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Journal of soil science and plant nutrition

versión On-line ISSN 0718-9516

J. Soil Sci. Plant Nutr. vol.15 no.3 Temuco set. 2015  Epub 30-Abr-2015 


Nitrous oxide emissions from black soils under a continuous soybean cropping system in northeast China


W.W. Chen1, 2, Y.Y. Wang1*, Z.C. Zhao1, F. Cui2, J.X. Gu2, X.H. Zheng2

1 Northeast Institute of Geography and Agroecology, Chinese Academy of Sciences, Changchun 100029, China. *Corresponding author:

2 State Key Laboratory of Atmospheric Boundary Layer Physics and Atmospheric Chemistry, Institute of Atmospheric Physics, Chinese Academy of Sciences, Beijing 100029, China.


A large number of natural wetlands in northeast China have been reclaimed as farmland in the last few decades, and soybean is the main rain-fed crop here. For the depth understanding of nitrous oxide (N2O) emission from reclaimed soybean fields, using static opaque chamber method, we conducted a four-year N2O flux measurement at two adjacent soybean fields cultivated after wetland drainage in 1987 and 1993, respectively, in the Sanjiang Plain of northeast China Using static opaque chamber method,. Both sites had two treatments including soybean cropped and bare soils (i.e., SF87, BS87, SF93 and BS93). The results showed that soil N2O emission from all of the plots was severely inhibited by the low temperature in winter (November to March), while a N2O emission pulse occurred during the spring thaw (April and May). Temporal variation of the N2O fluxes during the growing season varied over all the four years but was mainly affected by soil water-filled pore space (WFPS). Intense rainfall events increased the intensity and duration of N2O pulses during the growing season, and most high fluxes were occurred at WFPS > 45%. The mean annual N2O emission from all treatments over four years was 4.8 ± 1.2 kg N ha-1 (ranges: 1.9–19.8), and one third of the emission originated from the spring-thaw. In addition, soybean growth did not increase N2O emissions during the growing season, which support the cancellation of N2O emission calculations from nitrogen fixed by legumes in the 2006 IPCC Guidelines for National Greenhouse Gas Inventories.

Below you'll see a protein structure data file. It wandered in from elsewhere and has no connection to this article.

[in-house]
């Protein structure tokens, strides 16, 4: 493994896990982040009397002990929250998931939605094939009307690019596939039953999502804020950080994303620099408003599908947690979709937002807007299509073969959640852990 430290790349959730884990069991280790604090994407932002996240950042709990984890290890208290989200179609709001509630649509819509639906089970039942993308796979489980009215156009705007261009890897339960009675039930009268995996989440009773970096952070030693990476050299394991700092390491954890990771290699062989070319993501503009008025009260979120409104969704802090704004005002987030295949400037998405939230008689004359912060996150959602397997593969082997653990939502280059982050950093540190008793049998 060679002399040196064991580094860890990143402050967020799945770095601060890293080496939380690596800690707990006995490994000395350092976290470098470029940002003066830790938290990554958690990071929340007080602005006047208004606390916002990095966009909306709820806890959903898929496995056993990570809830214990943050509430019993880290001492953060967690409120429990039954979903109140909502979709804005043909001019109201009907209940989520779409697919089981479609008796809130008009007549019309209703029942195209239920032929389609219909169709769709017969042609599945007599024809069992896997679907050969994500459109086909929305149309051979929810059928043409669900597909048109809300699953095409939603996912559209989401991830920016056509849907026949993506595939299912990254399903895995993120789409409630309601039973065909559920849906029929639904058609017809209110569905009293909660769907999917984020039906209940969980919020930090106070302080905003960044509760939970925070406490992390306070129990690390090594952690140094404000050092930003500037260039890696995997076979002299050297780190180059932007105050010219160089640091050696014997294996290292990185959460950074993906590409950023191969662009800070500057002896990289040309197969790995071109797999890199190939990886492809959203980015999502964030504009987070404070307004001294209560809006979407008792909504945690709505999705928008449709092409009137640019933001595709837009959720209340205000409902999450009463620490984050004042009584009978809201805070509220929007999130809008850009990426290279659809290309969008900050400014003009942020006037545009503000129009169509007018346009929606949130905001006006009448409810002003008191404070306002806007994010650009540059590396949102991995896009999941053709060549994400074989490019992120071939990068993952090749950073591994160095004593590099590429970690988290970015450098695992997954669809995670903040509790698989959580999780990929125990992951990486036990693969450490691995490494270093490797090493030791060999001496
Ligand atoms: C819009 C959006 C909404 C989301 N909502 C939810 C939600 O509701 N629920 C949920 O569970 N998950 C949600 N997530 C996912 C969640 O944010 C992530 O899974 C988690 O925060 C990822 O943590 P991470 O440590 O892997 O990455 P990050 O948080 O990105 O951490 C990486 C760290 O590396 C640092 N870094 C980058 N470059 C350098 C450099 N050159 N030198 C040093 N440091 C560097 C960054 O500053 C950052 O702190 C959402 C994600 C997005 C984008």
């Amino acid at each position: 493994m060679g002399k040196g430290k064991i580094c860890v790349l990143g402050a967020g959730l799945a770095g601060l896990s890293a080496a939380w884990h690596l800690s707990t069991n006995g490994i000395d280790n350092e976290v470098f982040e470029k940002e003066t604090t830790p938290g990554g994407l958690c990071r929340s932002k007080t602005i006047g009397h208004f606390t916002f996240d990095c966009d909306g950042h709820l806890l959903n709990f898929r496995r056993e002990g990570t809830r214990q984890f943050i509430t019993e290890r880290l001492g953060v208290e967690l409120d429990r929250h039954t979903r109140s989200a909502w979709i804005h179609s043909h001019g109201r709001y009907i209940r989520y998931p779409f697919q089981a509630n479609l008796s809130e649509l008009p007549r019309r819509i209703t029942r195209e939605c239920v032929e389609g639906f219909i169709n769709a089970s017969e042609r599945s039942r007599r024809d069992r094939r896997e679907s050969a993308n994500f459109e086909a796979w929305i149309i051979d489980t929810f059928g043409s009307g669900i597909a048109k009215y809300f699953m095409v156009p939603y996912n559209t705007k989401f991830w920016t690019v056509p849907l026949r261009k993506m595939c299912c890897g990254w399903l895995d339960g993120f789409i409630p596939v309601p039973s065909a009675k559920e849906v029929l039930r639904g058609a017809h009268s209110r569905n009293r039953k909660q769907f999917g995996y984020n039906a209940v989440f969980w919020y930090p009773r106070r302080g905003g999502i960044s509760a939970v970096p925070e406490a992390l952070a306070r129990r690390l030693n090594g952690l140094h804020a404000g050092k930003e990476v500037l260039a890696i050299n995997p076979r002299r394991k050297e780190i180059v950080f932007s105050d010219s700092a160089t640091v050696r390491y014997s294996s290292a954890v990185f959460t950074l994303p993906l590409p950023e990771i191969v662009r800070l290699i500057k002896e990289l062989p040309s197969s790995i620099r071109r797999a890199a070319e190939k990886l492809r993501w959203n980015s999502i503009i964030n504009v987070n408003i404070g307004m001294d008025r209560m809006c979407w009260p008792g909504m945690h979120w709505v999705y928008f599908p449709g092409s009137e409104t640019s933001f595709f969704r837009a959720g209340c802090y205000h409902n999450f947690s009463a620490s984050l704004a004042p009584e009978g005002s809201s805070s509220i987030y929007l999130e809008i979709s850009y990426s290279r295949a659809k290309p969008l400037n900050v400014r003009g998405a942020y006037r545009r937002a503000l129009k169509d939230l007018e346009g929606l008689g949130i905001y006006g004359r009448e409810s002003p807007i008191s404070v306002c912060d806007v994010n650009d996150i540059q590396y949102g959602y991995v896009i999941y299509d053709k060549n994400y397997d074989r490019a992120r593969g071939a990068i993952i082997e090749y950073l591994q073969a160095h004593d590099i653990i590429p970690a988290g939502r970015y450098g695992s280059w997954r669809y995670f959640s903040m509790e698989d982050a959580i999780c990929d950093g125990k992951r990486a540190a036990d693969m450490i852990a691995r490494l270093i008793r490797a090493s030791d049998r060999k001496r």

Keywords: Greenhouse gas, N2O, spring-thaw, reclamation years, marshes, black soil, the Sanjiang Plain

1. Introduction

Nitrous oxide (N2O), a long-lived atmospheric trace gas with 298 times the global warming potential of carbon dioxide, contributes to climate change and ozone depletion (IPCC, 2007). The agricultural sector has been recognized as primarily responsible (70%–80%) for global anthropogenic N2O emissions (Isermann, 1994). The N2O emission from agricultural soils, mainly produced by the soil microbial processes of nitrification and denitrification, is estimated to be 0.11–6.3 Tg N yr-1 (Mosier et al., 1998; Bouwman et al., 2002). Studies have shown the large uncertainty concerning the spatio-temporal variation in soil N2O fluxes, which are strongly dependent on crop type, field management, soil property and climate characteristics (Snyder et al., 2009; Desjardins et al., 2010; Reay et al., 2012; Cowan et al., 2014; Uzoma et al., 2015). Clarification of the processes and magnitude of N2O emissions from various agricultural soils provides information to mitigate the multiple effects of atmospheric N2O.

Nitrogen sources promote N2O production and emission from agricultural or vegetable soils (Snyder et al., 2009; Lu et al., 2010; Mu et al., 2013). With the ability to fix and store nitrogen, a soybean field may be a contributor to agricultural N2O emission. In China, soybean fields cover approximately 8.3% of the total arable land (National Bureau of Statistics of China, 2006), indicating their importance in the regional N2O budget. To date, soil N2O fluxes under cropping systems that require a large amount of mineral N fertilizer and manures (e.g., wheat, corn and rice) have been intensively documented (Liu et al., 2011), but only limited information is available for soybean and legume crops. The N2O fluxes from a soybean field have been reported for a spring-sown soybean field in northeast China (Chen et al., 2000; Zhang et al., 2000) and a summer-sown soybean field in eastern China (Hu et al., 2010). The effects of enhanced UV-B radiation, straw addition, nitrogen fixation and production of N2O emissions from soybean and legume fields have also been studied (Zhong et al., 2009; Hu et al., 2010). However, these studies are conducted over the short term (i.e., from a few days to a growing season) and information about long-term N2O fluxes from soybean fields is still lacking.